The sergeant took the jacket and looked at it with contempt, as if it was a disappointment, utter crap.
“You see,” he said. “That didn’t hurt much, did it, la’? It didn’t hurt at all. Sergeant Williams,” he added. “In case you might forget. Not sir, but Sergeant Williams. And this here’s Tiny, me latest bitch, know wharra mean? He does everything for me. And I mean everything.”
He threw the jacket at me.
“Carry that,” he said. “You can take it down to Oxfam later, maybe. Jesus, I’m so generous it’s embarrassing. Walk on, bitch. We got more work to do.”
I saw the pale boy later in the day, when all the formal stuff was finished, and we were going to the Naafi bar. When I say we, I mean the squaddies, not recruits, they aren’t allowed to drink for the first six weeks, they aren’t allowed inside a licensed place at all, on or off the camp. They aren’t allowed off the camp either, come to that, so no chance of getting plastered anyway. No drink, no drugs, no sex except for Mrs Palm, no mobile in your pocket to call your mum or girlfriend if you needed a good cry. People did get stuff of course, especially the drugs, which you could hide much easier than a vodka bottle. Mobiles were pretty easy, too, but they were frowned on big style. If one went off in a lecture room, or on the range, it was shit up to your trollybobs.
No, I saw the lad when I was going to the bar, and on my own, thank Christ. Apart from me and Goughie, the five on our floor who weren’t down south were the usual bag of walking wounded, with the three youngest bunged up to the eyeballs with depression pills. It’s the quickest way these days if you miss the “get out of jail free” slots – you get depressed and with luck you get discharged. Not so long ago, they reckon, most of it was sham, but now it’s real. With half the army suicidal, the brass fight back by keeping you in until your head actually explodes. Which means that Catterick’s chockful of nutcases in uniform – who merge in nicely with the local population! The other two were older men, sane or mad I wouldn’t like to say. They seemed to hate each other in their own right, and every other bastard for good measure. The one I’d spoke to came from Cheshire, where posh people live, the polite society. He was carrying a rubber ring.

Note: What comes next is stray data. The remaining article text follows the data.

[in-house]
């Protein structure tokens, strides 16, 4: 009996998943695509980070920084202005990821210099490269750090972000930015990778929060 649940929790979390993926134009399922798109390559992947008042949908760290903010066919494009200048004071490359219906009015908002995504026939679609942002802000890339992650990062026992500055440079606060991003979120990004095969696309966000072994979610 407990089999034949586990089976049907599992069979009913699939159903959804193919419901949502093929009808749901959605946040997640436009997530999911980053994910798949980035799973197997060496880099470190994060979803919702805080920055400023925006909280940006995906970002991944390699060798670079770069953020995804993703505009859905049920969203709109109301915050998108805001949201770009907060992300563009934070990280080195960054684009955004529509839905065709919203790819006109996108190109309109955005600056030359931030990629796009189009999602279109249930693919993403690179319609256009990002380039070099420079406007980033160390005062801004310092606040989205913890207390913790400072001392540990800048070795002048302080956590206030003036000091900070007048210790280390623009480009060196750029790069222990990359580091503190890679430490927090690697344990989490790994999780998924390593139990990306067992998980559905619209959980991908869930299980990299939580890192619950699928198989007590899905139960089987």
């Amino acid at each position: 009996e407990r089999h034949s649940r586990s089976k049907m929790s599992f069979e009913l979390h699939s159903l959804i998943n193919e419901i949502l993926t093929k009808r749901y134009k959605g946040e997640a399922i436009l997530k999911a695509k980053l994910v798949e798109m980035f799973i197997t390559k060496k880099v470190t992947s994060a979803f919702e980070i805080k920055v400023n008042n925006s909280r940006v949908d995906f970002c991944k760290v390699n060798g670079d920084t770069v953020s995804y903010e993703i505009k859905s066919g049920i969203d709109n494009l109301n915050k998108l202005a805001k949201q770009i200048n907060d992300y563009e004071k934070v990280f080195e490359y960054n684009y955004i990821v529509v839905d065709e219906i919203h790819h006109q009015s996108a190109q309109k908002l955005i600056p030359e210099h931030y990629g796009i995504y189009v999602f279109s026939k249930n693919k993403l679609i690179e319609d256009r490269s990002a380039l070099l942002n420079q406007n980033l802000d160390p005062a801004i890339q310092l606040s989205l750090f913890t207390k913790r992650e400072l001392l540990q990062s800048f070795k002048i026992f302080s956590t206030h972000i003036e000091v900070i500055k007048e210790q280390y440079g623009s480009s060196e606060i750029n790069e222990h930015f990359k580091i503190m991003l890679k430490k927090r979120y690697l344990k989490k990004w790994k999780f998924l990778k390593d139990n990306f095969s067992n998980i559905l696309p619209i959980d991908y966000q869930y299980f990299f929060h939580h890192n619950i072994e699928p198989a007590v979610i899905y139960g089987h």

“Charlie Spencer.” He didn’t stick his hand out or nothing; so much for polite society. “Just back from Germany. Operation for me bastard piles. What you here for?”
Why lie? Too much like hard work.
“We had a riot. Down on the exercise. I got kicked back. Punishment.”
“Lucky bastard. Cushy, eh? How long you been in?”
“Oh, about eight month. I dunno.”
“Eh! Eight month! Cushy! ’Ere – see that locker there? Name on it says Khan. Is that a fucking Paki name?”
Why argue? Too much like hard work.
“Well, he’s an Asian, like. He’s alright, he comes from Oldham.”
His eye turned nasty. It was as if I’d said a sewage farm.